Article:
Respondents Alfred Smith and Galen Black were fired from their job because they consumed the drug peyote for religious reasons at a ceremony for their church. They were also denied unemployment compensation because they were terminated for “misconduct”.
Can the state of Oregon deny unemployment benefits to the respondents because they were fired for using illegal drugs for religious purposes?
Yes, the state can deny unemployment benefits because the use of the drug is prohibited under Oregon law and this prohibition is constitutional.
The court stated that “the right of free exercise does not relieve an individual of the obligation to comply with a valid and neutral law of general applicability on the ground that the law proscribes (or prescribes) conduct that his religion prescribes (or proscribes).”
The U.S. Supreme Court lists some cases that they have ruled the same in because the court is going by precedent. Then, the court distinguishes this case from others where they have ruled the opposite of this rule. These other cases involved the Free Exercise Clause with other “constitutional protections”. The case the court is hearing now only involves the Free Exercise Clause, by itself.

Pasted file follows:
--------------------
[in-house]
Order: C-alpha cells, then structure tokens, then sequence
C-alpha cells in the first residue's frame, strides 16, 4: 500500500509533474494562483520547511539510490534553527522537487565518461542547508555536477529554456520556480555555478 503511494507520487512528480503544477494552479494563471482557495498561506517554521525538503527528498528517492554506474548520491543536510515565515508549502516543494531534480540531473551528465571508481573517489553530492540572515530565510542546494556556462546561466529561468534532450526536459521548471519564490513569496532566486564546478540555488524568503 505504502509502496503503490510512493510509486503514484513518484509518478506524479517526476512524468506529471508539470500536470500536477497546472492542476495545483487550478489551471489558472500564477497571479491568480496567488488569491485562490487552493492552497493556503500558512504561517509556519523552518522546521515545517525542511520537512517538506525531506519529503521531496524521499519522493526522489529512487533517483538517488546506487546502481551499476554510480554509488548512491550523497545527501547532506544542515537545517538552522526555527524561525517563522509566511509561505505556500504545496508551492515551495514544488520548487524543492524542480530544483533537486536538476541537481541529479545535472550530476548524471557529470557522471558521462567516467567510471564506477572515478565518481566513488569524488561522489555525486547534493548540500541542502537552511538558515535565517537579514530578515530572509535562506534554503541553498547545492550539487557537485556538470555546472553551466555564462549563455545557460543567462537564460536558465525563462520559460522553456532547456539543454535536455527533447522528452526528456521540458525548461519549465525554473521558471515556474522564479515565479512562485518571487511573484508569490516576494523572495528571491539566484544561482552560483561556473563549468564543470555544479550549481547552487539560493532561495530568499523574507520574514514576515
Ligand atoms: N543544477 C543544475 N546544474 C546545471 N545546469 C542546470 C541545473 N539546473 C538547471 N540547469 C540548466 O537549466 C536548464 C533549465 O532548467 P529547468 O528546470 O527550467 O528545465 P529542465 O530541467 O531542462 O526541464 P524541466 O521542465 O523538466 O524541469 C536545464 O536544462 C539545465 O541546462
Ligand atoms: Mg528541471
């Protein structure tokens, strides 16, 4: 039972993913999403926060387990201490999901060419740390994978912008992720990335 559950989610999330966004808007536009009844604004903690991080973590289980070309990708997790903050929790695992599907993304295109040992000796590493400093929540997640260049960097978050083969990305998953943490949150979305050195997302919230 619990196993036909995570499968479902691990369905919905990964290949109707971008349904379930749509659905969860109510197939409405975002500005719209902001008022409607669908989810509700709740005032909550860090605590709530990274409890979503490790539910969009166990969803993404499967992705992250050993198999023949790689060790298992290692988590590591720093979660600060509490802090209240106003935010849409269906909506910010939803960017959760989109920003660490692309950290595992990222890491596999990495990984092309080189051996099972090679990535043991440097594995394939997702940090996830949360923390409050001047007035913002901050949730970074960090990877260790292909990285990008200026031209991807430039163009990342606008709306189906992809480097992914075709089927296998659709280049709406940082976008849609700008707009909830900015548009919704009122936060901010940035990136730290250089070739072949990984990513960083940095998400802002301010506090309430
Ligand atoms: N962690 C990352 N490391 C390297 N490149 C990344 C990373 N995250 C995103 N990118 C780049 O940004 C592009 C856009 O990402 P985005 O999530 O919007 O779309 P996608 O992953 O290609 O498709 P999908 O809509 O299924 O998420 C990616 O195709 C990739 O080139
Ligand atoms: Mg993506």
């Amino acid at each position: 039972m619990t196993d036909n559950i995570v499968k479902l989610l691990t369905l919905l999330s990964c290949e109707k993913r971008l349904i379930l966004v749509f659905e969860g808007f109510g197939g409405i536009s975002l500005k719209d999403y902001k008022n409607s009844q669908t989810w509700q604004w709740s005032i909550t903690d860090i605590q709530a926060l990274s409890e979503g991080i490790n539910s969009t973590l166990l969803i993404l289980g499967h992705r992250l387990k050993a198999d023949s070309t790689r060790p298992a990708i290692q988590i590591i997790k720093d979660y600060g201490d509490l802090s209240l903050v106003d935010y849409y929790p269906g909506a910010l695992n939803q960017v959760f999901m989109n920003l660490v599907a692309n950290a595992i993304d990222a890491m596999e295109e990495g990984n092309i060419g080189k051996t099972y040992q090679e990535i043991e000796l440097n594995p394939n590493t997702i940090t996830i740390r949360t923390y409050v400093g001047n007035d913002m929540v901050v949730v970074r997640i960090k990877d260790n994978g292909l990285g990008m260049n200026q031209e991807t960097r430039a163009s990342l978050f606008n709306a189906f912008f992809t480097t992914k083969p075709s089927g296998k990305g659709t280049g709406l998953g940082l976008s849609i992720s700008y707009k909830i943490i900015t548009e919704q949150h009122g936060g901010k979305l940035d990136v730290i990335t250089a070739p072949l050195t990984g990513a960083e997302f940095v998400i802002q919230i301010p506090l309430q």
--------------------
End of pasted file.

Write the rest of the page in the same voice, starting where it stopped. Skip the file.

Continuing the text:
The respondents are asking for the court to require religious exemptions from “civic obligations” of nearly every possible kind. The court cannot grant such favors. The respondents are asking for something that the court cannot do. This matter would be up to the legislative body to decide whether or not each law should be able to have a religious exception. The court refers to Reynolds v. U.S., where they stated that permitting an individual’s obligations to obey a law depending on this individual’s religious beliefs would make religious doctrines supreme to the Constitution. Every man would become a law unto himself. The Constitution would only be applicable by name, not by practice. The court says that the same circumstance is happening in this current case at hand. The court ends with saying that they agree to leave this matter up to the legislature because a system in which judges weigh the “social importance” of each law against the significance of all